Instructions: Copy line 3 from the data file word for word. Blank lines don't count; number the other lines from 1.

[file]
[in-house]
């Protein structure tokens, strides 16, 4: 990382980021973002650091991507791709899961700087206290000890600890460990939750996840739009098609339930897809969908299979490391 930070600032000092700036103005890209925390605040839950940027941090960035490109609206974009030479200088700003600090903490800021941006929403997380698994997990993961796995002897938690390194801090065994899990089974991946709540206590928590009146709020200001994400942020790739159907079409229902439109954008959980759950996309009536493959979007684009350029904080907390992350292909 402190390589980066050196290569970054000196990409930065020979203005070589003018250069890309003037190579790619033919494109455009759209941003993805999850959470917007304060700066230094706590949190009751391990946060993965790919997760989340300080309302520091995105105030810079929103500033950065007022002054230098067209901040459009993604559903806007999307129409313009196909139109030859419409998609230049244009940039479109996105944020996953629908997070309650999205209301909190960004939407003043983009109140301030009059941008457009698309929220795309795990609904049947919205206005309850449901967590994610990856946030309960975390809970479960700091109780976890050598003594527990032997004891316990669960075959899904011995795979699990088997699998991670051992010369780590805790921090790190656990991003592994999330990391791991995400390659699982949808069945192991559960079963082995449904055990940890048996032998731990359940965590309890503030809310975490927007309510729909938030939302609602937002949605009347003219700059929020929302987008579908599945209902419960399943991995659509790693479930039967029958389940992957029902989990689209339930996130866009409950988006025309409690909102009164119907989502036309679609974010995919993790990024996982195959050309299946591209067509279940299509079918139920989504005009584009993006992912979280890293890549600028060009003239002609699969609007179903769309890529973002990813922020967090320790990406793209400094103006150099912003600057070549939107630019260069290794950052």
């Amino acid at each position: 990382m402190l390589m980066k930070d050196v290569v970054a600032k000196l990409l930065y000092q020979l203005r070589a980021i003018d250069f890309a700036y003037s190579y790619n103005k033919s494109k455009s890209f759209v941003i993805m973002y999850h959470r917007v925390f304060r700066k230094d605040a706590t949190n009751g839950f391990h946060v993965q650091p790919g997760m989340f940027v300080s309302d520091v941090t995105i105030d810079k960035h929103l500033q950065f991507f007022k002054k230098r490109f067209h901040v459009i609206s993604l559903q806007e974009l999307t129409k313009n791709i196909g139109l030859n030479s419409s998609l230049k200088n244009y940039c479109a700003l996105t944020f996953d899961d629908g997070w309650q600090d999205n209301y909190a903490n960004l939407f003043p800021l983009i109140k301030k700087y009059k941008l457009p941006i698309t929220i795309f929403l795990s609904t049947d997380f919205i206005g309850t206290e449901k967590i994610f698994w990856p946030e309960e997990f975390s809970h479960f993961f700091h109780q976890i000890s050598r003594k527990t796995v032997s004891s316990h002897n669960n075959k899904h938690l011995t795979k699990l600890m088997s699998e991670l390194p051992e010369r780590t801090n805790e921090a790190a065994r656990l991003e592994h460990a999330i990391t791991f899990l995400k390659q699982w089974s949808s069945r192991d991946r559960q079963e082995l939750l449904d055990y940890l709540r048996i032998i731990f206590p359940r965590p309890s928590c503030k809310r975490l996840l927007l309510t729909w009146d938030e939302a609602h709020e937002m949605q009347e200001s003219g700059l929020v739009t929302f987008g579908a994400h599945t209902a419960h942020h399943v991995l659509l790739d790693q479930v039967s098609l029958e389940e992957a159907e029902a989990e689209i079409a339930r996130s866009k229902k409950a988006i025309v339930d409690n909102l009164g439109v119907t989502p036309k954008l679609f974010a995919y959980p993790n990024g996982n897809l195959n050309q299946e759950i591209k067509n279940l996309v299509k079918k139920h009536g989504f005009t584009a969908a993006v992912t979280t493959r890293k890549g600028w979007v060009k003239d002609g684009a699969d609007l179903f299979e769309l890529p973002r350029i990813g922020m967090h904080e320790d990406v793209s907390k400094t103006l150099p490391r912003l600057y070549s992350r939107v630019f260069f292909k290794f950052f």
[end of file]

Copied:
């Amino acid at each position: 990382m402190l390589m980066k930070d050196v290569v970054a600032k000196l990409l930065y000092q020979l203005r070589a980021i003018d250069f890309a700036y003037s190579y790619n103005k033919s494109k455009s890209f759209v941003i993805m973002y999850h959470r917007v925390f304060r700066k230094d605040a706590t949190n009751g839950f391990h946060v993965q650091p790919g997760m989340f940027v300080s309302d520091v941090t995105i105030d810079k960035h929103l500033q950065f991507f007022k002054k230098r490109f067209h901040v459009i609206s993604l559903q806007e974009l999307t129409k313009n791709i196909g139109l030859n030479s419409s998609l230049k200088n244009y940039c479109a700003l996105t944020f996953d899961d629908g997070w309650q600090d999205n209301y909190a903490n960004l939407f003043p800021l983009i109140k301030k700087y009059k941008l457009p941006i698309t929220i795309f929403l795990s609904t049947d997380f919205i206005g309850t206290e449901k967590i994610f698994w990856p946030e309960e997990f975390s809970h479960f993961f700091h109780q976890i000890s050598r003594k527990t796995v032997s004891s316990h002897n669960n075959k899904h938690l011995t795979k699990l600890m088997s699998e991670l390194p051992e010369r780590t801090n805790e921090a790190a065994r656990l991003e592994h460990a999330i990391t791991f899990l995400k390659q699982w089974s949808s069945r192991d991946r559960q079963e082995l939750l449904d055990y940890l709540r048996i032998i731990f206590p359940r965590p309890s928590c503030k809310r975490l996840l927007l309510t729909w009146d938030e939302a609602h709020e937002m949605q009347e200001s003219g700059l929020v739009t929302f987008g579908a994400h599945t209902a419960h942020h399943v991995l659509l790739d790693q479930v039967s098609l029958e389940e992957a159907e029902a989990e689209i079409a339930r996130s866009k229902k409950a988006i025309v339930d409690n909102l009164g439109v119907t989502p036309k954008l679609f974010a995919y959980p993790n990024g996982n897809l195959n050309q299946e759950i591209k067509n279940l996309v299509k079918k139920h009536g989504f005009t584009a969908a993006v992912t979280t493959r890293k890549g600028w979007v060009k003239d002609g684009a699969d609007l179903f299979e769309l890529p973002r350029i990813g922020m967090h904080e320790d990406v793209s907390k400094t103006l150099p490391r912003l600057y070549s992350r939107v630019f260069f292909k290794f950052f």